Brexit - can’t see the wood for the trees
The question of whether the UK should remain a part of the European Union (EU) is one that is on everybody’s lips at the moment, as we each attempt to rifle through the seemingly endless reams of information in order to make an informed decision. However, while the question of whether we should remain in the EU is an important one, it is not easy to answer. In the technology sector in particular, it is no easier to come to an educated conclusion, which is a little worrying ahead of the referendum on 23rd June.
When running a business, it is essential to keep abreast of the latest economic and political developments, and with something as important as the ‘Brexit’, keeping up with the latest news is key to ensure we make the right decision. However, I’ve tried, and I simply cannot seem to make an informed decision either way.
What’s the big deal?
Despite my best efforts, I have found it incredibly difficult to plough through the Brexit-related newspaper cuttings, watch the latest news stories from Downing Street and scan through the Twitter updates without asking myself “but what does it all mean?”. Yes, I understand that staying or leaving will have significant implications for trade, but when news outlets (and often, politicians) are unable to make up their minds, how can we be expected to?
From what I have read, there seem to be a few possible outcomes if we opt to leave the EU. The first possibility is that the country could go from strength to strength: by separating ourselves from the underperforming eurozone economy, we would have the chance to look further afield to more dynamic markets. However, trade deals with all these groups would need to be struck quickly. At present, the EU is by far Britain’s biggest trading partner, and trade deals with another 60 countries would lapse if we opted to leave the bloc.
The second potential outcome is that there would be a troubled transition to independence, leading to a looser trading relationship with countries in the EU, ultimately making it more difficult to sell goods and, in particular, services to the continent. In this scenario, deals with third-world countries could become hard to reach, resulting in a decline to investments in Britain and us falling behind our trade rivals.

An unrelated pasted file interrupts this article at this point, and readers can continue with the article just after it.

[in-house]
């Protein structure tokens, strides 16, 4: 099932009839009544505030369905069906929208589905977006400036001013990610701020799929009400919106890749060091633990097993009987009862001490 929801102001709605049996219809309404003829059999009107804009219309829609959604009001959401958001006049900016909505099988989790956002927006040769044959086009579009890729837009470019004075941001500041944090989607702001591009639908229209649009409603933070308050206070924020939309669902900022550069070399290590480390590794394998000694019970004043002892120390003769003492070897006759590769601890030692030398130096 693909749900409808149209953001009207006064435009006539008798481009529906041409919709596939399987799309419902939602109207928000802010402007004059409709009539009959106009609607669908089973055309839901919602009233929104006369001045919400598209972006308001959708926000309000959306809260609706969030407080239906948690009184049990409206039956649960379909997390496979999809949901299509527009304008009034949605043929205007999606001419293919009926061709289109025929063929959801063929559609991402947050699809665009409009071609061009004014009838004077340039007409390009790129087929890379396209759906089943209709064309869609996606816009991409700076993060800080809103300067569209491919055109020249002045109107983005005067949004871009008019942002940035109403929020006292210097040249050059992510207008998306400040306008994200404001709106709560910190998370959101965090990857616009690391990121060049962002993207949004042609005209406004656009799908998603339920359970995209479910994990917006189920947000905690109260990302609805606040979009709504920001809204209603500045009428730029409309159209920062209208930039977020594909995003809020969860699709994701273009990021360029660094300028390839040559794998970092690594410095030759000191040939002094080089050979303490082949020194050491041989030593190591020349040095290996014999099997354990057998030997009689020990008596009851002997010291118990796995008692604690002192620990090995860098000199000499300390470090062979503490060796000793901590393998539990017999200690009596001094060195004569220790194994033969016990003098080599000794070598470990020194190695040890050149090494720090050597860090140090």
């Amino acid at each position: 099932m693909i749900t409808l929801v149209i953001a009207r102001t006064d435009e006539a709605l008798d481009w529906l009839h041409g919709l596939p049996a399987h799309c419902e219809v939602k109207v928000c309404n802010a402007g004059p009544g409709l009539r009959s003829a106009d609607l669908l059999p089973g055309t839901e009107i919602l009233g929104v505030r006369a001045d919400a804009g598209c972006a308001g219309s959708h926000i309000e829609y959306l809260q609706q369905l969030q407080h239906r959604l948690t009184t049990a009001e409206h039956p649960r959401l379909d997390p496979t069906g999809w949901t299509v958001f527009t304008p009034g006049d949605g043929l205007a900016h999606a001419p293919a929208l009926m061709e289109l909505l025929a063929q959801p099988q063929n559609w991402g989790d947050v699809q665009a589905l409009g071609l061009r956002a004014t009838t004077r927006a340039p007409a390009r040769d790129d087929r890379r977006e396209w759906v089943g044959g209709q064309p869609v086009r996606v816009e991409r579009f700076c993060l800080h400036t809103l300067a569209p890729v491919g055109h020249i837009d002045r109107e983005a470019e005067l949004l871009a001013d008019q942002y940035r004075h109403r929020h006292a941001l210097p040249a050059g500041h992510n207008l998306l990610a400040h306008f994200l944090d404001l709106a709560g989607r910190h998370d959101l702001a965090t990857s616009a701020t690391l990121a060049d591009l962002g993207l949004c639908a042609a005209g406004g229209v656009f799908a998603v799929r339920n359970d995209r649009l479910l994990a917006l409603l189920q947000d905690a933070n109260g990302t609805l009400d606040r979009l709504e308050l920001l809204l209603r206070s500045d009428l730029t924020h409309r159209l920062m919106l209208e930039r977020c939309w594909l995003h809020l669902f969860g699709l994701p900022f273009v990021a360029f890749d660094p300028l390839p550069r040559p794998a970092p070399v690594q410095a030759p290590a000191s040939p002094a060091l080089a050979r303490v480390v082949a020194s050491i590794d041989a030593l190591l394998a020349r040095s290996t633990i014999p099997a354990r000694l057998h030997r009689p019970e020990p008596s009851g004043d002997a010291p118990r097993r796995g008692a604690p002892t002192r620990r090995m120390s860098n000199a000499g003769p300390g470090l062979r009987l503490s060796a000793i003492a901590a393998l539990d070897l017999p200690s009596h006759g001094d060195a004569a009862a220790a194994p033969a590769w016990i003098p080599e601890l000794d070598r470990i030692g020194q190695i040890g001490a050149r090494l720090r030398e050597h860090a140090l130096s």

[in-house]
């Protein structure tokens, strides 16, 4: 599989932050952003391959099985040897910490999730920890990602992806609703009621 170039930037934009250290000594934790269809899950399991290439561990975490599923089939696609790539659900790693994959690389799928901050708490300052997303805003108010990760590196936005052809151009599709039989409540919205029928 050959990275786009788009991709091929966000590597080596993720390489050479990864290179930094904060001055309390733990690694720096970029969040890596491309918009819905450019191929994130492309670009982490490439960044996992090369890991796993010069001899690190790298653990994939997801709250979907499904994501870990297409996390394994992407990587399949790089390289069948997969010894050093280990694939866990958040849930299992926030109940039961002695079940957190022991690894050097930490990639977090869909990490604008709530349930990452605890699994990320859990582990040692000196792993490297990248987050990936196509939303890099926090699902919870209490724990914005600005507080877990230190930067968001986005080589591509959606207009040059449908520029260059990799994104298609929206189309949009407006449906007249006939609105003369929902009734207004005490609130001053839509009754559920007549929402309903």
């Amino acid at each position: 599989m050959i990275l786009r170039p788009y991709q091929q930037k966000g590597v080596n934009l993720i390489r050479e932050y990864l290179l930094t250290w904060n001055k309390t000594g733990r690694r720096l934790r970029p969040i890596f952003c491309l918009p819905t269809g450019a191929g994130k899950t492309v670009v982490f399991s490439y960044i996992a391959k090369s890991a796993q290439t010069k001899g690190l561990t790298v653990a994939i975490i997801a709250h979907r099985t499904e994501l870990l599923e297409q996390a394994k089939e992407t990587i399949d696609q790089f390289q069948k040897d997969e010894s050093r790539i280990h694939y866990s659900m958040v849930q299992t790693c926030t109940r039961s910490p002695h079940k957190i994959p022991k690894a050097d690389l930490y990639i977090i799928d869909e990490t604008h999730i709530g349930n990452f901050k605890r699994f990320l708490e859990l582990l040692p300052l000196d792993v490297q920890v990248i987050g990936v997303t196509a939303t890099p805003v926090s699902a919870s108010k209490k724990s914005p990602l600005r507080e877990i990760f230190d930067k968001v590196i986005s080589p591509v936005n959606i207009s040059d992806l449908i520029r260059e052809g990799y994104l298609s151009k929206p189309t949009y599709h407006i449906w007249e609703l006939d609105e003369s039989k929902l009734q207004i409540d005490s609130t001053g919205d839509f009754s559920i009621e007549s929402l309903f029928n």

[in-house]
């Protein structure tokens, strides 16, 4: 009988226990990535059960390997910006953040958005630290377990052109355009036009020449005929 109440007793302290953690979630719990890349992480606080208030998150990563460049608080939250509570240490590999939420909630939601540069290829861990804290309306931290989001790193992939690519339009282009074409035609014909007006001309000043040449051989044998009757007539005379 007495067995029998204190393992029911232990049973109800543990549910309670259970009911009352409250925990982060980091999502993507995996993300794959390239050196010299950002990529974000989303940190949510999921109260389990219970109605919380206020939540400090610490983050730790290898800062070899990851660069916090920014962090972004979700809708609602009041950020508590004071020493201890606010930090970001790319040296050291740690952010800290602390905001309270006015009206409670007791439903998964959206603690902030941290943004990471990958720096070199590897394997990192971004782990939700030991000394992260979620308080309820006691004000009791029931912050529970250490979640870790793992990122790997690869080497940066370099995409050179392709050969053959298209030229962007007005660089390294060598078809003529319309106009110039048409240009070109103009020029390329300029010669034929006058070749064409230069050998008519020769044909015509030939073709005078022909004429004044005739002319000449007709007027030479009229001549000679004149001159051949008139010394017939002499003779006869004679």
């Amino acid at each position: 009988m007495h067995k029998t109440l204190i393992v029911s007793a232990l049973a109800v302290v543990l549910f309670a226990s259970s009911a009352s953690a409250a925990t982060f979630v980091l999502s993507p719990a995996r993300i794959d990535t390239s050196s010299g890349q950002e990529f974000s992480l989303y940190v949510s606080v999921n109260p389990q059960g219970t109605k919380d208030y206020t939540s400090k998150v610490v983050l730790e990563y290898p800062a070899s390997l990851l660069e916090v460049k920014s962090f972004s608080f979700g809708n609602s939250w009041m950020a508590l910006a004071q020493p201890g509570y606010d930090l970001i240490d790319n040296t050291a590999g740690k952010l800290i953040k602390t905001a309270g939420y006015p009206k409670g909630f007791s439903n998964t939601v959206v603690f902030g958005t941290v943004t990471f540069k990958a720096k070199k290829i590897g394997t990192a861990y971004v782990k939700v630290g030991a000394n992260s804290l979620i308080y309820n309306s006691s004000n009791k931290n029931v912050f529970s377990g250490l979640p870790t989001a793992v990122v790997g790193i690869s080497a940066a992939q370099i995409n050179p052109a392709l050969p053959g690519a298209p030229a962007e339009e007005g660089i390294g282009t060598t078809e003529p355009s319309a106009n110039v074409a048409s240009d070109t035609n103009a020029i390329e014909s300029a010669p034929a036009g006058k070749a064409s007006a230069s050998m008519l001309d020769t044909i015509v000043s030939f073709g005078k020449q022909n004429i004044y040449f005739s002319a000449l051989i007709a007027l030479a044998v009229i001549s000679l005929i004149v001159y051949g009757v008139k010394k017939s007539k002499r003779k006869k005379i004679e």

Judging from just how contrasting these two scenarios are, with seemingly little middle ground discussed in the media, it is almost impossible for businesses to make an informed decision that is free from speculation and based on cold, hard facts.
Another major implication of choosing to leave the EU would be the impact on consumers. At the moment, British shoppers are offered a level of protection thanks to EU laws, which ensure we receive 28-day refund policies - but this is something that could change if we opted to leave. Similarly, British consumers will be able to enjoy the same tariffs for mobile phone usage when visiting other countries in the EU - with charges scheduled to reduce from April 2016 and to disappear altogether from June 2017 - so voting in favour of Brexit would potentially bring this benefit to an end.
Looking at the figures
In March 2015, the UK exported £11.8 billion worth of goods to the EU, with imports standing at £19.7 billion. In comparison, all of the UK’s non-EU exports combined in that same month totalled £16.5 billion, with imports at £16.3 billion. Looking at these figures, it is clear that British companies and consumers benefit greatly from free trade within the EU, and without it, our income could be threatened.
According to thinktank Open Europe, if the UK was to leave the EU, the move would cut 2.2 per cent from the country’s gross domestic product (GDP) by 2030. A reduction of this measure is unlikely to be caused solely by agreeing a similar free trade deal as a non-EU member, however, with the most likely outcome, in which the UK strikes a widespread trade deal with the EU but does nothing else, would result in a 0.8 per cent loss to GDP.
A threat to innovation?
At the moment, urban areas across the UK receive funding from the EU for the development of so-called smart cities, which support innovation through energy efficiency and better transport solutions, plus the intelligent use of Information and Communication Technologies. A decision in favour of a Brexit could put these developments under threat, which is another major cause for concern.
Overall, there is no doubt that there is widespread confusion over the matter of Brexit, but whether we like it or not, 23rd June is fast approaching. Looking at the data, it is fairly obvious that the decision to leave the EU could have a damaging impact on the economy, and put trade under pressure. However, it is difficult to analyse how much of this is true, or whether the data has been skewed in a bid to impact the vote.
With something so big at stake, I for one feel as if I have little choice other than to continue to read as much as I can and attempt to cut through the sound bites and hyperbole so I can make an informed choice one way or another.
Albie Attias, Managing Director of IT hardware resellers, King of Servers
Image Credit: Flickr/Sébastien Bertrand